Anastasia Samoylova’s work explores notions of environmentalism, consumerism, and the picturesque. At Art Rotterdam, we will present a selection from her new series Floridas — a layered portrait of the state and a follow-up on her previous project FloodZone. There’re seductive contradictions in Florida’s scorching heat and the refuge of excess. The boundary between land and sea is not razor sharp. Florida is swept into its own myths as the peninsula slowly sinks into the ocean. Samoylova portrays the state as a stark place — culturally, politically, economically, and climatically. Her imagery wears this starkness quite visibly. The monograph Floridas, where photographs by Anastasia Samoylova and Walker Evans are presented in parallel, was recently published by Steidl. The book will be available at the booth.
Satijn Panyigay works with uninhabited spaces, architecture, and seeming emptiness. Her presentation consists of the series Soft Solace, an offspring of the ongoing project Twilight Zone that reveals empty exhibition spaces of leading Dutch museums. Made at the request of Museum Boijmans Van Beuningen (Rotterdam, NL), these works show the museum’s building during one of the major stages of its renovation — the removal of toxic asbestos materials. In the resulting images, the light shines unabated, the iconic architectural forms appear in nakedness. Works from Soft Solace might seem dynamic, yet silence is at their core.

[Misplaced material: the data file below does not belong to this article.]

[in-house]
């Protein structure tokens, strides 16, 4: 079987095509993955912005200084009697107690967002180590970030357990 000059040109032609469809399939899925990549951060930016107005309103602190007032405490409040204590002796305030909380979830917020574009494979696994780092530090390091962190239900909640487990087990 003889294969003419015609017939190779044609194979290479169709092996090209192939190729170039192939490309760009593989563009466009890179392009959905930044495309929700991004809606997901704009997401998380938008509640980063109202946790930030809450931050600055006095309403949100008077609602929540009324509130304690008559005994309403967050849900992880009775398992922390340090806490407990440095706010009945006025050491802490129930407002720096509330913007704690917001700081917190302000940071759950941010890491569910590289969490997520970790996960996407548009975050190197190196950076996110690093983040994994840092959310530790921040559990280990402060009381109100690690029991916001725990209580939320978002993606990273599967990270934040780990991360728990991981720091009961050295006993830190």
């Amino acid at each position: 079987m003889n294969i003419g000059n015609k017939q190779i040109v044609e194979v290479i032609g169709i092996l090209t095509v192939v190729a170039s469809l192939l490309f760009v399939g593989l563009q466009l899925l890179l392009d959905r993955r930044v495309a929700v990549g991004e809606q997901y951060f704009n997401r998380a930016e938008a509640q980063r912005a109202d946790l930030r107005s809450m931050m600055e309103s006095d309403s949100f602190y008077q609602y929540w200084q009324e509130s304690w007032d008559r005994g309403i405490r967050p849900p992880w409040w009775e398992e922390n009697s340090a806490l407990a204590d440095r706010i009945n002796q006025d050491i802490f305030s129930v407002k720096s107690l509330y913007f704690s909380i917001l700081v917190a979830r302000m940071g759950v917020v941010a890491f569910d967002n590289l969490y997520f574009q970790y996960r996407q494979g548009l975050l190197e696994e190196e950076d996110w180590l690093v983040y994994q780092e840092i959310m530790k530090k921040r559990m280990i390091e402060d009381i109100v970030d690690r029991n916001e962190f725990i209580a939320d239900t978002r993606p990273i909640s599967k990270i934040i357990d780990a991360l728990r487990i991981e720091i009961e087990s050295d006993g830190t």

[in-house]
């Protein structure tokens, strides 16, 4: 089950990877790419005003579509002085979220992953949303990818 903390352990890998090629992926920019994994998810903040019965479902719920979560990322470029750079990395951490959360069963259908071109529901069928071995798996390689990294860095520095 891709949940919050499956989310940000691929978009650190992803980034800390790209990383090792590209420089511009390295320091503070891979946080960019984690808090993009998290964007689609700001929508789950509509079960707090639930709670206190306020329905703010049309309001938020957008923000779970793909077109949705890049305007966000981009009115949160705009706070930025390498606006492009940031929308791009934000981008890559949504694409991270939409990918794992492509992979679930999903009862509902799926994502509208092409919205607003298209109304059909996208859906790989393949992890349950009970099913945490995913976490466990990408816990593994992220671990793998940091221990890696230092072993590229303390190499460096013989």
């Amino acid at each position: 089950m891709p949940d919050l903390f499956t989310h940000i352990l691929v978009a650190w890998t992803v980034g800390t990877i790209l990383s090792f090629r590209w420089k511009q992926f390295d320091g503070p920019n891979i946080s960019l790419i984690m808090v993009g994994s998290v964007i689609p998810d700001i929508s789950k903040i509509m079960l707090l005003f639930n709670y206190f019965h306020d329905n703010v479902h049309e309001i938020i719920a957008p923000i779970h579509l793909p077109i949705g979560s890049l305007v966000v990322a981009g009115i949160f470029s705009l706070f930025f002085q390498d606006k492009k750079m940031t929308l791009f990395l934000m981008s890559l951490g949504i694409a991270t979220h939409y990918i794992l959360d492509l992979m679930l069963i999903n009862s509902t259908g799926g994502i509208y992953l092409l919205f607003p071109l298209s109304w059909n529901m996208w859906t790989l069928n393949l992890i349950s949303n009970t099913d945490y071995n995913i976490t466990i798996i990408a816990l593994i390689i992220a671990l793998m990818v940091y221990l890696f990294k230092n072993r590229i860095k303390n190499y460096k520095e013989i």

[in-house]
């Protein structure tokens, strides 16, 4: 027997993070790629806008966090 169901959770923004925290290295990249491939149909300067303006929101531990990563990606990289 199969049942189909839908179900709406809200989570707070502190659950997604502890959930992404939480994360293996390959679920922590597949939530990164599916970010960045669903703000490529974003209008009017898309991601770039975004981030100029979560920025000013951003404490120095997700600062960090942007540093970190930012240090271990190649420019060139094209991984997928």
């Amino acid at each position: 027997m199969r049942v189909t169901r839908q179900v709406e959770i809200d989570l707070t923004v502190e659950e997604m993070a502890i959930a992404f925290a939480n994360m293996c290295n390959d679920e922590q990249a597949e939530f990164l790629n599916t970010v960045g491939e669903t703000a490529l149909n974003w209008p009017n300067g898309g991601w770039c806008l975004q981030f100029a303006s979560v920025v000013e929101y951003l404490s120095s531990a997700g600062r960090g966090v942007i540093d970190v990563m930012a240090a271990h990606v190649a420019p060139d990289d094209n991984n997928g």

Our presentation will also feature the work of Bart Lunenburg, as an introduction to a new collaboration. In his multidisciplinary practice, Lunenburg approaches buildings and cities as if they had a memory of their own. A House with Two Shadows consists of sculptures that explore the cycles of (re)construction of the Medieval timber architecture and city fires and plays with the idea of a site as a patchwork. The core of the sculpture is often burned, charred, and encapsulated in the new version of the same house — fractal constructions succeeding each other through time. Photographic works from The Healer draw on numerous examples from the history of epidemics when the air was seen as a source of contamination. Herbs such as juniper, bay leaf, or thyme were burned to purify and heal the site both in large-scale city fires and in households. For his abstract compositions, Lunenburg builds oak models and incorporates organic materials, fire, and smoke. In an openly interpretable way, this series is about hope and healing, decay and destruction.